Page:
Did the World Health Organization (WHO) over-react? Any parent knows that you can either over-react or under-react in the face of danger to your children’s welfare. The WHO has a responsibility (much like parents do) to alert the world’s citizens to dangerous diseases and call to action assistance in dealing with possible pandemics. They had a choice; they could’ve underplayed the seriousness, or they could have done just what they did, and alert the world governments about the risk of H1N1, calling for vaccination efforts.
It's been claimed that the alert was over-stated. For example, the WHO initially thought it would require two doses of vaccine for everyone, rather than just for children under the age of 9 as is now recommended. They also changed the requirements to limit who should first receive it (those with known respiratory illness, and pregnant women, etc.). They estimated the severity of the virus based on the transmissibility, not the deadliness of the strain. According to the WHO, it is normal to judge severity based on transmissibility.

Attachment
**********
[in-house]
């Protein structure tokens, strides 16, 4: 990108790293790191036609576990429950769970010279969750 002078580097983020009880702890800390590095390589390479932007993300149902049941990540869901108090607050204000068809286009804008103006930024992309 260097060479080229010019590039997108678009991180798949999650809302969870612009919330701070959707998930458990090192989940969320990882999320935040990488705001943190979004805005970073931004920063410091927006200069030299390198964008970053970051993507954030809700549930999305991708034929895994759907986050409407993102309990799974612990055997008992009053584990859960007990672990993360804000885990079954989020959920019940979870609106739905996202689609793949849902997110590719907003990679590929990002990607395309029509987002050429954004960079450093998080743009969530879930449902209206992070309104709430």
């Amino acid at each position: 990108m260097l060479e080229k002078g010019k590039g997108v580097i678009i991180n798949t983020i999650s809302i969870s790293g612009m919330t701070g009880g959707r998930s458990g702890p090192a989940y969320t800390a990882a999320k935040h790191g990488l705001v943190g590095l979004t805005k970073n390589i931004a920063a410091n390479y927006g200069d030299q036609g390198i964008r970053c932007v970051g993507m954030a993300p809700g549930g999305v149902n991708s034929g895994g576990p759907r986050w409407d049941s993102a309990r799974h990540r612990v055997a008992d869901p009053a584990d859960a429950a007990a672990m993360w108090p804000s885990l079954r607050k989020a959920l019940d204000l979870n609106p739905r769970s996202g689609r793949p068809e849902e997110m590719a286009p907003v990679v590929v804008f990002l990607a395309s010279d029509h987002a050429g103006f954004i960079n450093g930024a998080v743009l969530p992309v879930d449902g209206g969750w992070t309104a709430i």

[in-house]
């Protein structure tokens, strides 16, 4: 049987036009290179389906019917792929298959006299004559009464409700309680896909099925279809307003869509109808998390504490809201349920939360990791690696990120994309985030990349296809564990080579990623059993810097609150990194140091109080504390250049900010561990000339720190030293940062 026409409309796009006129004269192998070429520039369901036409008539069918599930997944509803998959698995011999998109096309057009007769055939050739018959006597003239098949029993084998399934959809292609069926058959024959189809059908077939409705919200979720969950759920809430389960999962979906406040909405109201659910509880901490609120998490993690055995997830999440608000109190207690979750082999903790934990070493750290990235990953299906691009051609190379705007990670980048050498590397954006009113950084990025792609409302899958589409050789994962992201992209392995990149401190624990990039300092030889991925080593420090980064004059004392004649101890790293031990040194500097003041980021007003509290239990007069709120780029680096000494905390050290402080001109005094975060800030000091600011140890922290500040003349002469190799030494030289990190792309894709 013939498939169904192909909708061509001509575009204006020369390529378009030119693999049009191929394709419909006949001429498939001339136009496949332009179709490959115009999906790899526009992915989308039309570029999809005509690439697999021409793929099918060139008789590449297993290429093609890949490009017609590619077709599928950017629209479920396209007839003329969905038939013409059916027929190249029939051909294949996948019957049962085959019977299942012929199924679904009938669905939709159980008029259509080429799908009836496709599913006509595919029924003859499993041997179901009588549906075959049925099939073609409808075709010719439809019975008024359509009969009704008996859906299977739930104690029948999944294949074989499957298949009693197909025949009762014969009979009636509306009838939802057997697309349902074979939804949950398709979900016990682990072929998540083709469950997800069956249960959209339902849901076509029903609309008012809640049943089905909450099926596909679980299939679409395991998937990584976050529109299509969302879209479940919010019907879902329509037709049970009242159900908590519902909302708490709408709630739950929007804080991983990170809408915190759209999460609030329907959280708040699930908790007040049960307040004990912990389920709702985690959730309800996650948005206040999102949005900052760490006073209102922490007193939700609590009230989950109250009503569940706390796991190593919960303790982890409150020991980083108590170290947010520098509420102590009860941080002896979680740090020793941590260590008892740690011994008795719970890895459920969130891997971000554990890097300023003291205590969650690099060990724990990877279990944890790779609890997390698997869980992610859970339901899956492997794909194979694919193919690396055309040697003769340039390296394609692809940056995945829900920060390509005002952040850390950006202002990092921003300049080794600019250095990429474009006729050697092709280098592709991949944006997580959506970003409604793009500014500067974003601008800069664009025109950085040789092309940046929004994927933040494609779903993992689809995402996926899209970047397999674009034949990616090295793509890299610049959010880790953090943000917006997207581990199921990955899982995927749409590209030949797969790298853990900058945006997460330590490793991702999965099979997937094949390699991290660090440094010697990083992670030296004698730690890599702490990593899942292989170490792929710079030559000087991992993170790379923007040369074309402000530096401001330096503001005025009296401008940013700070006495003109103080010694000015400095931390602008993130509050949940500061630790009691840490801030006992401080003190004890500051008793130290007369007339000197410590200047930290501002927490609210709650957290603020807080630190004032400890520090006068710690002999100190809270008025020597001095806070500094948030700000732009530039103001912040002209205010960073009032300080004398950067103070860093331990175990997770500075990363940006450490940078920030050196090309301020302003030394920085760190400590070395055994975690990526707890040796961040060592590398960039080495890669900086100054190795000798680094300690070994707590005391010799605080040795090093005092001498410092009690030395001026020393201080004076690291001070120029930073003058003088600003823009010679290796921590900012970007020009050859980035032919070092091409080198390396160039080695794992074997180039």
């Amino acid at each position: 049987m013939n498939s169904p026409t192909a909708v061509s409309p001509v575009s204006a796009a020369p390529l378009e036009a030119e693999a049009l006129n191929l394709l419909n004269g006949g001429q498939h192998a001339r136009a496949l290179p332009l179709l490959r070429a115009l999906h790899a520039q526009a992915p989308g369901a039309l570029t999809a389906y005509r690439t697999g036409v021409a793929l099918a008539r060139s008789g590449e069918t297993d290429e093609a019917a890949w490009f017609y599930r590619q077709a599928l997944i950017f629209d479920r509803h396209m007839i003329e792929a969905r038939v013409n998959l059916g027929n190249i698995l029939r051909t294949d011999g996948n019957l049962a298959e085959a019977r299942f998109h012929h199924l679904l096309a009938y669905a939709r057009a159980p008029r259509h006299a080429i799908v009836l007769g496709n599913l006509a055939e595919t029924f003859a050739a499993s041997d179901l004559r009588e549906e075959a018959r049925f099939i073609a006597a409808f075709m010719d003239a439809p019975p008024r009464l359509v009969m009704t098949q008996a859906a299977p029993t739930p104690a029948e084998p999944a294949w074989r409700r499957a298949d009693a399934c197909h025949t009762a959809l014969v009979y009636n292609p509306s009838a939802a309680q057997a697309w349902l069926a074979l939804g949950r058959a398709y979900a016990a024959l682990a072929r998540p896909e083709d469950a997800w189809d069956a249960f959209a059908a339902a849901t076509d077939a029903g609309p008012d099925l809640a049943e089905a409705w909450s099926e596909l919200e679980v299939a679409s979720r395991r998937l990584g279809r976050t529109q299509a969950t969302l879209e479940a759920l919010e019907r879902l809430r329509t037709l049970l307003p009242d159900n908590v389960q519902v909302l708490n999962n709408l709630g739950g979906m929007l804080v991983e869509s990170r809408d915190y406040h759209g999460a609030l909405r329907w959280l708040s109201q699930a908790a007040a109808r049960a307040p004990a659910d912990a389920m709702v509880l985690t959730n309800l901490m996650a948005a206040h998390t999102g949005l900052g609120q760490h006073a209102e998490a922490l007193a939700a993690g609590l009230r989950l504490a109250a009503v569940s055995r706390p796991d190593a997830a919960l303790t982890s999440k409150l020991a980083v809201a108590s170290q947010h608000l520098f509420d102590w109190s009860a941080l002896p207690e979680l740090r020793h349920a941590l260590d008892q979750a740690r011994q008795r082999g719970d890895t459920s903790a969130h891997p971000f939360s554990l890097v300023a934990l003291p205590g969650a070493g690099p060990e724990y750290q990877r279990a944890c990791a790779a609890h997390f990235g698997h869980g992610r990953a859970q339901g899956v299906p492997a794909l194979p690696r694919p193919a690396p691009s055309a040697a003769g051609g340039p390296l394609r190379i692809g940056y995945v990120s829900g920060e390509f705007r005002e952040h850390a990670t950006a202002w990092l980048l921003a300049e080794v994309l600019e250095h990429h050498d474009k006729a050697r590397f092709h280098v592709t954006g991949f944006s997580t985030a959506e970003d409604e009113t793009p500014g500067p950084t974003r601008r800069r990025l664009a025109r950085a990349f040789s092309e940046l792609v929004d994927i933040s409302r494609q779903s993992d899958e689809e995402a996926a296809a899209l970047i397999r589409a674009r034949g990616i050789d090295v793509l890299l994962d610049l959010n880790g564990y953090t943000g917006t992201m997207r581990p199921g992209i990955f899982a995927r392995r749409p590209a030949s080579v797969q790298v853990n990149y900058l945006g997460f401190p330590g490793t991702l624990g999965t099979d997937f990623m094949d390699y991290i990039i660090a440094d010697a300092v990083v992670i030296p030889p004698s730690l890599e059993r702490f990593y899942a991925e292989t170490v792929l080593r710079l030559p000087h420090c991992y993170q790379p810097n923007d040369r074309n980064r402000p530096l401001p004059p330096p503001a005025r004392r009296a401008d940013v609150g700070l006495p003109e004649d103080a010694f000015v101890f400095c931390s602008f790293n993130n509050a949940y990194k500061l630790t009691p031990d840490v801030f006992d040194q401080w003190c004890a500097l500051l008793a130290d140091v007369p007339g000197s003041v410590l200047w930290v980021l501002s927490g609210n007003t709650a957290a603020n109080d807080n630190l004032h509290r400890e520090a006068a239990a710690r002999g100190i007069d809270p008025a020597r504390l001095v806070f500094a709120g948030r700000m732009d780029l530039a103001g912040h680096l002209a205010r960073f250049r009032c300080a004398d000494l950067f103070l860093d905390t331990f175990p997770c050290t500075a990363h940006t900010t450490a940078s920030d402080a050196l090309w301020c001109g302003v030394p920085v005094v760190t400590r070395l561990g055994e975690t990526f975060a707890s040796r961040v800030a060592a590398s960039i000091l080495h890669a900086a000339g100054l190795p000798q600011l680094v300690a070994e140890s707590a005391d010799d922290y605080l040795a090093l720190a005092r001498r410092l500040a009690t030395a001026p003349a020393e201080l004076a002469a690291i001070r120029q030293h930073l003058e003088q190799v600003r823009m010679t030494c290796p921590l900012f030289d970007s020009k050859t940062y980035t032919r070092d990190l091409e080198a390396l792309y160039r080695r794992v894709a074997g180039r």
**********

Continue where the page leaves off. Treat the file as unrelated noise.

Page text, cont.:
The accusing governments over-committed purchasing vaccines for what they estimate has turned out to be a "mild pandemic." In a related article, “The H1N1 Pandemic, Is a Second Wave Possible?” the author states that it is difficult to compare this pandemic to pandemics of the past because even 40 years ago, health officials didn’t have the antiviral therapies and vaccination capabilities available today.
"So did they over-react?" I asked my friend, Erin, a clinical nurse. She said, speaking for not only herself but her doctor husband as well, “Ask China- who came under [scrutiny following] the SARS pandemic, [and] had the world tut-tutting at them for not being more pro-active.”
Currently, H1N1 has claimed over 14,000 laboratory-confirmed deaths worldwide, most have been young, previously healthy people. Comparatively, SARS has only claimed 774 deaths.
Erin went on to say, “ …based on the numbers, this was a pandemic, even if the flu was not virile enough to kill most of the people it infected.